Mar 25, 2006 | From the kitchen of Rose
Generally cocoa (Dutch-processed) gives the best flavor impact in baking. In ganache (heavy cream and chocolate) or chocolate cream pie, where the chocolate is the main ingredient and does not get subjected to long heating, bittersweet chocolate is a good choice.
Brand of chocolate is entirely a matter of personal preference. What tastes good by itself will also taste good when mixed with other ingredients. You be the judge!
Mar 24, 2006 | From the kitchen of Rose
Butter is the fat that melts closest to body temperature so there is no perception of greasiness on the palate. Not only does it offer its own lovely flavor, it also enhances the flavor of other ingredients.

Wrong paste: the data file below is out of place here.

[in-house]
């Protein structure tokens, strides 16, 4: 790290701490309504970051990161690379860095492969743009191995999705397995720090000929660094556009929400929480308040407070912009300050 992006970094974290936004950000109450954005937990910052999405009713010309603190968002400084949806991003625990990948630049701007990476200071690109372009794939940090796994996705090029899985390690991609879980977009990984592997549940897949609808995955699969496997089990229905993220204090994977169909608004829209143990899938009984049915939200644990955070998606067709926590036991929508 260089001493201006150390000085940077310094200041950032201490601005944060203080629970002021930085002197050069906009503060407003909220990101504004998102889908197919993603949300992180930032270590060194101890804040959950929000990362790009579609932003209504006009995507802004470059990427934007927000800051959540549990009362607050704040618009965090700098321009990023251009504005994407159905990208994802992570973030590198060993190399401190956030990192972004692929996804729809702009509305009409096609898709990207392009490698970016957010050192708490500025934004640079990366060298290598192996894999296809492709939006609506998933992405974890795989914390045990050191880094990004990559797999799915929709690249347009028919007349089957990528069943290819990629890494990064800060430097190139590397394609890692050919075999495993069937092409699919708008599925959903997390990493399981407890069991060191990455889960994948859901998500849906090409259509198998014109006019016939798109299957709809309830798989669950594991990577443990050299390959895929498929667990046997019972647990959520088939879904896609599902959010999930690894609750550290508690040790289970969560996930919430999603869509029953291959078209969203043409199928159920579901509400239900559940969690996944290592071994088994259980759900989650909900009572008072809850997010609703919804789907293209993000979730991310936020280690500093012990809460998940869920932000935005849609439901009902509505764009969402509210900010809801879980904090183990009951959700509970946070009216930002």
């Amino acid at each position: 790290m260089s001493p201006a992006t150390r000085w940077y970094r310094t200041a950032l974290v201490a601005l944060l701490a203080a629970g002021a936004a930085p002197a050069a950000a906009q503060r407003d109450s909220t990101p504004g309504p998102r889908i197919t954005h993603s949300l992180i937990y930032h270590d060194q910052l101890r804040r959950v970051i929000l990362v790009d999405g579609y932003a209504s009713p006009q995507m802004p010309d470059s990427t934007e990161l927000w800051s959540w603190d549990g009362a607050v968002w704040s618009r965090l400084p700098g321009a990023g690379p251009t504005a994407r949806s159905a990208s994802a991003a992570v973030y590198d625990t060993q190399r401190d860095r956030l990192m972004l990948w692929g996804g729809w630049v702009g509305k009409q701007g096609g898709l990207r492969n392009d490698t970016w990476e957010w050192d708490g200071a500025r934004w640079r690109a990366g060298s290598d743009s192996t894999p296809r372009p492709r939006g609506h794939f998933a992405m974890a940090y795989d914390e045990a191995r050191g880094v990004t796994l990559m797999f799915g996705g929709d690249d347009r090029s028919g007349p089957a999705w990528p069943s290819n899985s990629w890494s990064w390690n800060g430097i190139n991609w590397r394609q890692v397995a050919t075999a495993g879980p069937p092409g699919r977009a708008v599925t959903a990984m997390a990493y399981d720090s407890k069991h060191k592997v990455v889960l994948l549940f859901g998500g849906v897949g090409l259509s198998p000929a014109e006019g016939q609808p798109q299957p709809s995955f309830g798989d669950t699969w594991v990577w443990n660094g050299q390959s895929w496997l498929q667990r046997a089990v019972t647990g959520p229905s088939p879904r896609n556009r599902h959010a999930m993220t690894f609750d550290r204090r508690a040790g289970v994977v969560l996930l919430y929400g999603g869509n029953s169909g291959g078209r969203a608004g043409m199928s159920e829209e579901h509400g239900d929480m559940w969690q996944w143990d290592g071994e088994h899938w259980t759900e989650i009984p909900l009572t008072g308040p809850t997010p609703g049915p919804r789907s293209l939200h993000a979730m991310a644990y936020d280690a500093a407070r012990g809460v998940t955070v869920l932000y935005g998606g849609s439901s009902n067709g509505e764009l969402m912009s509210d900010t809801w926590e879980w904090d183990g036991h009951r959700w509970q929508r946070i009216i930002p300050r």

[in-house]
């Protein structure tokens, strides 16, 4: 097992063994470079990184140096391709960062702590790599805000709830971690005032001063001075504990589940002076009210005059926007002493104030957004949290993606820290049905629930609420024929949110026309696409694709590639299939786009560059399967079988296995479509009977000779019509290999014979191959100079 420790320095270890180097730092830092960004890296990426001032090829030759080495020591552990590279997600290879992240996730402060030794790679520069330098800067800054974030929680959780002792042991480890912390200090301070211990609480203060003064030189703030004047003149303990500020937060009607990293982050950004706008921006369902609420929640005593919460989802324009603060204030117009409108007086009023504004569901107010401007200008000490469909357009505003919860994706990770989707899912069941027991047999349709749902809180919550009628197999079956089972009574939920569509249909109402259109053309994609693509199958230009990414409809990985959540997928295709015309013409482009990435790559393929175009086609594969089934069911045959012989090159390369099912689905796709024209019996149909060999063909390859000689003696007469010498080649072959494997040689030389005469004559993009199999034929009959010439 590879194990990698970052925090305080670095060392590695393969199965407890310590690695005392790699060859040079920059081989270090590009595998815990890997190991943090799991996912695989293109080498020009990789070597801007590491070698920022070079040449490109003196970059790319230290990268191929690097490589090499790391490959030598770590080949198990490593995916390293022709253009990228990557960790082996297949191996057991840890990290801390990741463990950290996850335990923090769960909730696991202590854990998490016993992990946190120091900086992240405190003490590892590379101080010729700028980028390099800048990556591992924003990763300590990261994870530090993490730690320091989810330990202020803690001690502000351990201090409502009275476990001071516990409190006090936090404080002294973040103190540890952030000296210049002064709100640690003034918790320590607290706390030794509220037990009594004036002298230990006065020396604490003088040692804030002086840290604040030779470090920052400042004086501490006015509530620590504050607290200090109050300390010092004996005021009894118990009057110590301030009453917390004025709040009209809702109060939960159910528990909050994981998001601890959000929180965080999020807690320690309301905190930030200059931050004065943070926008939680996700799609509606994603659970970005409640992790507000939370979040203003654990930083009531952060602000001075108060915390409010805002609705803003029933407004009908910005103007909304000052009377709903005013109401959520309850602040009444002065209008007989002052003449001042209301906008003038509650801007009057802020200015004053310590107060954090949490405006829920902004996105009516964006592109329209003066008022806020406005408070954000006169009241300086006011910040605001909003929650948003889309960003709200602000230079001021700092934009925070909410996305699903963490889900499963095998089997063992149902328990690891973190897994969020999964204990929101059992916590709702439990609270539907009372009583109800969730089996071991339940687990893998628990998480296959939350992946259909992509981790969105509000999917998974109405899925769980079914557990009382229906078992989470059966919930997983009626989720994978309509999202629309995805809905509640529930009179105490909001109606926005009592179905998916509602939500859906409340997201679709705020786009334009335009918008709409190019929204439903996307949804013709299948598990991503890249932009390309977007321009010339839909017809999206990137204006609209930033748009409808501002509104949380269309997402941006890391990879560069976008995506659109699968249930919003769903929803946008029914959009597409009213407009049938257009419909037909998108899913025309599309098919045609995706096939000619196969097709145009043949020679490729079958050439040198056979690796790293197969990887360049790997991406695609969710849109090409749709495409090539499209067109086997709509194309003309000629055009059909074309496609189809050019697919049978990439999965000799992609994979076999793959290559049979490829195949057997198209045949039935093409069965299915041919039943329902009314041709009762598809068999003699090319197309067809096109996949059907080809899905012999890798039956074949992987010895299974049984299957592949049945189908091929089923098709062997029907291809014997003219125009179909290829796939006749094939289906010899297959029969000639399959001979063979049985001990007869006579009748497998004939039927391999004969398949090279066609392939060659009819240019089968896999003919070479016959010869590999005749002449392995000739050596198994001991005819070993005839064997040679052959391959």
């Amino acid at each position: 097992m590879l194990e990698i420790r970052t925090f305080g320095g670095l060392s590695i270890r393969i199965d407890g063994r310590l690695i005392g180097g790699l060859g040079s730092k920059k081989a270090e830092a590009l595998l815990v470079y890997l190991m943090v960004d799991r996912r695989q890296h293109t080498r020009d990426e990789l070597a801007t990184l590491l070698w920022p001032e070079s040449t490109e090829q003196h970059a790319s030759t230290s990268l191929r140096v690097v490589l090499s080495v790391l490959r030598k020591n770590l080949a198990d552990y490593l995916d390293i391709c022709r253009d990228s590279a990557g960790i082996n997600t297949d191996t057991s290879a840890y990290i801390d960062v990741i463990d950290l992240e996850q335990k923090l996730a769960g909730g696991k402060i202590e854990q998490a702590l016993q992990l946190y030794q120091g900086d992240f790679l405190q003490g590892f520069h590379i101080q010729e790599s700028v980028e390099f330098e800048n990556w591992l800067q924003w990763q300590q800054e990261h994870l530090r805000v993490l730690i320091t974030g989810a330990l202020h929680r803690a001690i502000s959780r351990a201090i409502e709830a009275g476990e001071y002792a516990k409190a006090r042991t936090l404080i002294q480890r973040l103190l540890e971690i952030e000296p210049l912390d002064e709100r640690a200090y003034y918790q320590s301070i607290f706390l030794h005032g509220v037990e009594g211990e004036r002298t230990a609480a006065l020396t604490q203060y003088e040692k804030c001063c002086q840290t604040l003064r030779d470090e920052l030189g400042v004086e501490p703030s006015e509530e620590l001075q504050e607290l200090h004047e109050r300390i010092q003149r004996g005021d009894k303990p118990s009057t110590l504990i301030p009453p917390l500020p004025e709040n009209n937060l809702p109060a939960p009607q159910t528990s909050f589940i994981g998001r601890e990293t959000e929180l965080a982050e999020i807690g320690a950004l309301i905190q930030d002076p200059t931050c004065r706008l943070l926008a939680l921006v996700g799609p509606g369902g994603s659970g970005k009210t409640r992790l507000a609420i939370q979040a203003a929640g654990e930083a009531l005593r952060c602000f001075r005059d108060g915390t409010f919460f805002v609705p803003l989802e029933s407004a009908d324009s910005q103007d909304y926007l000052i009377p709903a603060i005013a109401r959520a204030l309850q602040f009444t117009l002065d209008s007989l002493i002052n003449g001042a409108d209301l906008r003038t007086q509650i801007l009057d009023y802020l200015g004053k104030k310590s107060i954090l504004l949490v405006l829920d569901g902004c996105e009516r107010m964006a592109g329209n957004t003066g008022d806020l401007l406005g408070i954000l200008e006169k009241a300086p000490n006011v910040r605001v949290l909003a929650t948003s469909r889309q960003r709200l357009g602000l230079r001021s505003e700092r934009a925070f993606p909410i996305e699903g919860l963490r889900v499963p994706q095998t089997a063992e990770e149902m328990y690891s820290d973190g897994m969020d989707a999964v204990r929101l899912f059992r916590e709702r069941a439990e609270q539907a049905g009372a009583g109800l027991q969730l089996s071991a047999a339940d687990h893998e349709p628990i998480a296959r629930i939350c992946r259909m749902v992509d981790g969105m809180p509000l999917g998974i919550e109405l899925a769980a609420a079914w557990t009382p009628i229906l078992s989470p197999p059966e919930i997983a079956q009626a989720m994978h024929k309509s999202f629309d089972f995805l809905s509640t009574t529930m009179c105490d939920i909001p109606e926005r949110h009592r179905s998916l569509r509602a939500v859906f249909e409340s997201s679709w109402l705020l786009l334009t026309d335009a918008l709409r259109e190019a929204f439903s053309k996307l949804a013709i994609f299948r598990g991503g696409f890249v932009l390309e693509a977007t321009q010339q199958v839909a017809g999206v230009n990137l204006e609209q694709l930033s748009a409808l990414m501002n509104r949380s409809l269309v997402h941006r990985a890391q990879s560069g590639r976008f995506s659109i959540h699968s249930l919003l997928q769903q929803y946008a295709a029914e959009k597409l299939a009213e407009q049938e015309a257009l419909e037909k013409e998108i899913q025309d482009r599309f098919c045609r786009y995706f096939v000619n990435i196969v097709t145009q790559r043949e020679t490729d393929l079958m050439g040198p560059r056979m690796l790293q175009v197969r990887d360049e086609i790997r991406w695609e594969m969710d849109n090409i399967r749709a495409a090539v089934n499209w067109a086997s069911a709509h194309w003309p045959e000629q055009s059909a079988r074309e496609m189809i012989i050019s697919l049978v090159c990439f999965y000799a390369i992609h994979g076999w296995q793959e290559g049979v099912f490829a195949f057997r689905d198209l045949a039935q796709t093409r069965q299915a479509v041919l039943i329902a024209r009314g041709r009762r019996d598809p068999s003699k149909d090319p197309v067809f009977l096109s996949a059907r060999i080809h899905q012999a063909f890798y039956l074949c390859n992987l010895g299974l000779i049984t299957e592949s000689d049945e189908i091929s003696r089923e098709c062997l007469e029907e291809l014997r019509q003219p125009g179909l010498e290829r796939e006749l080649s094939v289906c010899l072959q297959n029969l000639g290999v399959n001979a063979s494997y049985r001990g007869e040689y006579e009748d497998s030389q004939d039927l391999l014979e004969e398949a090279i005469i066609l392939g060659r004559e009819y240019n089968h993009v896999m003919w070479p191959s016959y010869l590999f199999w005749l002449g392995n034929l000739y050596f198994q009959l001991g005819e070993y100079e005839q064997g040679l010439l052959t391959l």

Mar 23, 2006 | From the kitchen of Rose
Cake mixes contain emulsifiers which give them what is known as tolerance, i.e., the ability to keep their texture despite additions of various extra ingredients. These emulsifiers result in an unpleasantly metallic after-taste. The flavor of a cake baked from scratch is incomparably superior.
Mar 22, 2006 | From the kitchen of Rose
There is a big difference in the weight or amount of flour. 1 cup flour, sifted means you put the flour into the cup and then sift it. 1 cup sifted flour means to set the cup on a counter and sift the flour into the cup until it mounds above the top. Then, with a metal spatula or knife, level it off. Be sure to use a cup with an unbroken rim, referred to as a dry measure as opposed to a liquid measure which has a spout. With this second method you will have the least amount of flour because the flour is aerated. Do not be tempted to shake the cup or tap it as that compacts the flour.
Mar 21, 2006 | From the kitchen of Rose